In point of fact, Mr. Speaker, since the member has referenced public opinion, I would note that in several public domain, empirical public opinion surveys, some two-thirds of Canadians expressed accord for an extension of our mission against the genocidal terrorist organization, the so-called Islamic State. In the most recent Ipsos-Reid survey, some 56% of people who intend to vote for the New Democratic Party, so the vast majority of supporters of his own party, disagree with his ideological and rigid position on this.
I would note that contrary to what the member suggested, this is not legislation. This is a motion the government has tabled to seek a sense of the House. That is done, frankly, ex gratia. There is no constitutional or statutory requirement for the government to table a motion of this nature. In fact, this is a relatively new practice in this place.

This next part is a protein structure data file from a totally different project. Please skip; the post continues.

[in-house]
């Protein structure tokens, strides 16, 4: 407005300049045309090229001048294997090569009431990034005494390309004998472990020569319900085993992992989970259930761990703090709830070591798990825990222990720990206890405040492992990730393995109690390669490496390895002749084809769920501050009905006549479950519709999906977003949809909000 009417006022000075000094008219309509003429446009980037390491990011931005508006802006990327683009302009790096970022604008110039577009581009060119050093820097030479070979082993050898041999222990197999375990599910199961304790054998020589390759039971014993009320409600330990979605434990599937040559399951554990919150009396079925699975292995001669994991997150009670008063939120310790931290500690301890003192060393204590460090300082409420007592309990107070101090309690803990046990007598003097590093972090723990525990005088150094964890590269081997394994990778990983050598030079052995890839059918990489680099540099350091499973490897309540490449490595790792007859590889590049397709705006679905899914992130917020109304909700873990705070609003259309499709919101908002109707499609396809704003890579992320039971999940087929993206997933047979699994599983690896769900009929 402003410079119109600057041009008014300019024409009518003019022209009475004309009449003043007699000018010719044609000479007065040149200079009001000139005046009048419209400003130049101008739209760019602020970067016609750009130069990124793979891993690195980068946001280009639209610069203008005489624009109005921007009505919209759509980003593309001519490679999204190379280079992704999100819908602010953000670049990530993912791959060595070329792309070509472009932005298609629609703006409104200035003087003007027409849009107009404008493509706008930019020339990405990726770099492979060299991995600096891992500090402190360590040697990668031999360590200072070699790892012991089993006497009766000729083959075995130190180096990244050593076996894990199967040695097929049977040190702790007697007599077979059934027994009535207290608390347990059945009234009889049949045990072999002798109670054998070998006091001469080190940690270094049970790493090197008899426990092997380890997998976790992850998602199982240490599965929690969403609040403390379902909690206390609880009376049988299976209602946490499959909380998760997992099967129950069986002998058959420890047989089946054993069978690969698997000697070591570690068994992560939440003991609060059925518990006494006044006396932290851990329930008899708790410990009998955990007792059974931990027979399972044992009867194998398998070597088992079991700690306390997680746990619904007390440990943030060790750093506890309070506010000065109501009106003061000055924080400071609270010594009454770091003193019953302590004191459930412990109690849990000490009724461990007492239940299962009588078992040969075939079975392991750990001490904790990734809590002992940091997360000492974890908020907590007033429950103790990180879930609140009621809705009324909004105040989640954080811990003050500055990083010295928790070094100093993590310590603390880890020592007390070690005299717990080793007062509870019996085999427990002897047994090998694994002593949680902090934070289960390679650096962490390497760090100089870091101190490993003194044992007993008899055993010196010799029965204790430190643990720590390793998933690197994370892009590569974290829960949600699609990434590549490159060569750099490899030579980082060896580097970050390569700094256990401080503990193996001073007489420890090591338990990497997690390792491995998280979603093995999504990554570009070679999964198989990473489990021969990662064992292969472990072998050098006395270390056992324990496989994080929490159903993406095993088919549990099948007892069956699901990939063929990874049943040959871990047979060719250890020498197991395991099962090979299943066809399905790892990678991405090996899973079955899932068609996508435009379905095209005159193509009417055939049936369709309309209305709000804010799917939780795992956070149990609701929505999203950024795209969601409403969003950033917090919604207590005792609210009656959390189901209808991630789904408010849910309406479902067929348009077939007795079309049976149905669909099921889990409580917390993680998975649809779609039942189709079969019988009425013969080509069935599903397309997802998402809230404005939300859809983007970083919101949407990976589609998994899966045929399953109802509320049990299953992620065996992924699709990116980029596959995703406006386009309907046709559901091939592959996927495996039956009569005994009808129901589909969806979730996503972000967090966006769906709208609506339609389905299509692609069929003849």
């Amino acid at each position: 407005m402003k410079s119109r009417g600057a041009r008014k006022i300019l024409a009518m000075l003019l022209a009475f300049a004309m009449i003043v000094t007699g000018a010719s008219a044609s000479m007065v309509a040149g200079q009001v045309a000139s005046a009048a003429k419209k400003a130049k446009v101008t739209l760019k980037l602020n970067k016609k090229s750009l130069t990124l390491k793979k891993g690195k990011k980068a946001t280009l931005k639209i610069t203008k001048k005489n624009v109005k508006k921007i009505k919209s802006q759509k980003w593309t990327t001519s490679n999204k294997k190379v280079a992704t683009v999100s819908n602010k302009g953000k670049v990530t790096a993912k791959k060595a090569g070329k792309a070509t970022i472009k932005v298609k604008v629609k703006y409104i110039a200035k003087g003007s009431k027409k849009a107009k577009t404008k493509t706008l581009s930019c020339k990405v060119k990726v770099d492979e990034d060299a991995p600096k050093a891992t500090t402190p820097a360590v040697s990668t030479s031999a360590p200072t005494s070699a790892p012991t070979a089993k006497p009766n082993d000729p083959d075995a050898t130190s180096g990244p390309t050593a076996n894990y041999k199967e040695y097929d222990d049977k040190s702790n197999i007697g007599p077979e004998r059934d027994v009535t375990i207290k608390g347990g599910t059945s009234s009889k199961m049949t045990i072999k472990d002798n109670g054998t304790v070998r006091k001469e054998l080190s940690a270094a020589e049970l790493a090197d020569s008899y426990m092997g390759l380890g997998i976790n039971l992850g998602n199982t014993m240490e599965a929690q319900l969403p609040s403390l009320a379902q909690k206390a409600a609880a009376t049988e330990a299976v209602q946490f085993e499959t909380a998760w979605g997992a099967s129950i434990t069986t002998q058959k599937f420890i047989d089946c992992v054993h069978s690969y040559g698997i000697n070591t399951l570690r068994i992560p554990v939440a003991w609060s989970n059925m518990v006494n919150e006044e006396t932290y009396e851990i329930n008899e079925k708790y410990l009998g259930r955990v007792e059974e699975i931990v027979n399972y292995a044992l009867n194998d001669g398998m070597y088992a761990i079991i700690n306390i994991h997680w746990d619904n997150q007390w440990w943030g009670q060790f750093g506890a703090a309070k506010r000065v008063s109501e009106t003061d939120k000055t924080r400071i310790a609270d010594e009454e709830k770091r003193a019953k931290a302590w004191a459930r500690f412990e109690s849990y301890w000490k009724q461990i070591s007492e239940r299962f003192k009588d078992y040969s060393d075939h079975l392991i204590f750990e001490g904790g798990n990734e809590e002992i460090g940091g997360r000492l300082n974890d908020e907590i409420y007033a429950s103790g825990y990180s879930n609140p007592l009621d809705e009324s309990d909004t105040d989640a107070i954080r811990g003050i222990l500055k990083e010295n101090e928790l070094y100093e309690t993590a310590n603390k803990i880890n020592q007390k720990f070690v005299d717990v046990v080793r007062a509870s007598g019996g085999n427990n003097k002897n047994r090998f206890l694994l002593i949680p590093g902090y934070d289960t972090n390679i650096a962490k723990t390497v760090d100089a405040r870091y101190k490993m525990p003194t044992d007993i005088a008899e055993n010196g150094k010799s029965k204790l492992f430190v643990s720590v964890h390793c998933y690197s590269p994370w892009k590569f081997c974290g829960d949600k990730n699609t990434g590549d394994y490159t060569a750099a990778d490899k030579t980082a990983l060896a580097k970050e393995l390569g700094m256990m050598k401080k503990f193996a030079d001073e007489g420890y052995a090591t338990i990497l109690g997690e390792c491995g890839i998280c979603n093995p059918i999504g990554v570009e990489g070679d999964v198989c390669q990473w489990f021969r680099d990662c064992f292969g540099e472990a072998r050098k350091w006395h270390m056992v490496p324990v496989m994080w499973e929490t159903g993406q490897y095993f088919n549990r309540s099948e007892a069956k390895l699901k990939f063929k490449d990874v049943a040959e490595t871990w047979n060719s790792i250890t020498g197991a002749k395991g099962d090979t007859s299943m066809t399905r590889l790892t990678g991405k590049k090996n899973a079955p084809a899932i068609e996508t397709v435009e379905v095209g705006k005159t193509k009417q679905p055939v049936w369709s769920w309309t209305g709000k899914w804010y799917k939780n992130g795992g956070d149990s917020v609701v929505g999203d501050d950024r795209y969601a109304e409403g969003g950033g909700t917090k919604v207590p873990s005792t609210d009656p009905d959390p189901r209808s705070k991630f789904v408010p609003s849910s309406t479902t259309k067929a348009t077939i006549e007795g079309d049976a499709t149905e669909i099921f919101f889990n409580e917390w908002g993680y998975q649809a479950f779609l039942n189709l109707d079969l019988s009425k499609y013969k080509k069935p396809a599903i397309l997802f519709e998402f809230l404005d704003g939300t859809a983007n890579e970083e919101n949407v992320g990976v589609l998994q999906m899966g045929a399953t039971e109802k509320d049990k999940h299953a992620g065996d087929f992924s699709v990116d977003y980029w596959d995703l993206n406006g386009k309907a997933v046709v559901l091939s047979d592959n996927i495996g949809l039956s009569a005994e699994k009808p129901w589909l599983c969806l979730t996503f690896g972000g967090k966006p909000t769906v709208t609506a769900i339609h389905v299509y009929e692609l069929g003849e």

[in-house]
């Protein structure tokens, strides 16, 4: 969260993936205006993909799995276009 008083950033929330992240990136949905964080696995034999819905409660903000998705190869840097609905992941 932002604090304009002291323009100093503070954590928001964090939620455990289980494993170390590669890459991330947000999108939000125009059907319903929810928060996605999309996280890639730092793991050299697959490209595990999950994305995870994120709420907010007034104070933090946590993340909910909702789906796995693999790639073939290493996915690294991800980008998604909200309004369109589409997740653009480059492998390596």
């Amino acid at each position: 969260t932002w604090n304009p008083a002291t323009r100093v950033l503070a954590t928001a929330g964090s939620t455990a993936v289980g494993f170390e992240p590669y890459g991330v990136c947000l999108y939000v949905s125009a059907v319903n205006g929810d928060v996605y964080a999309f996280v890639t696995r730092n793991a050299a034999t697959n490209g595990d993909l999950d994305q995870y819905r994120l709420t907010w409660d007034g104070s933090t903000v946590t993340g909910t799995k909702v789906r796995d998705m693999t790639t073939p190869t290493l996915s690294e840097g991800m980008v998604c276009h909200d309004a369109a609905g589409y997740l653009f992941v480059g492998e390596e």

I would point out that the previous government committed thousands of Canadian ground troops to a very difficult battle against the Taliban in Afghanistan without even seeking a sense of this place. However, there have already been in the debate on this discretionary motion 21 speakers for the NDP and altogether well over 50 speakers, and it will be 15 hours of debate. That compares to the seven hours of debate that occurred on a similar motion at the Westminster Parliament a few months ago. This is in addition to the dozens of hours of debate and speeches that occurred, on essentially the same mission, last October.
This is an extraordinary new precedent this government is setting to consult this place. However, the consultation, of course, has to have some parameters. It is not an invitation for the House leader for the NDP to stall the government legislative mandate, which of course we have an obligation to implement, further to the last election.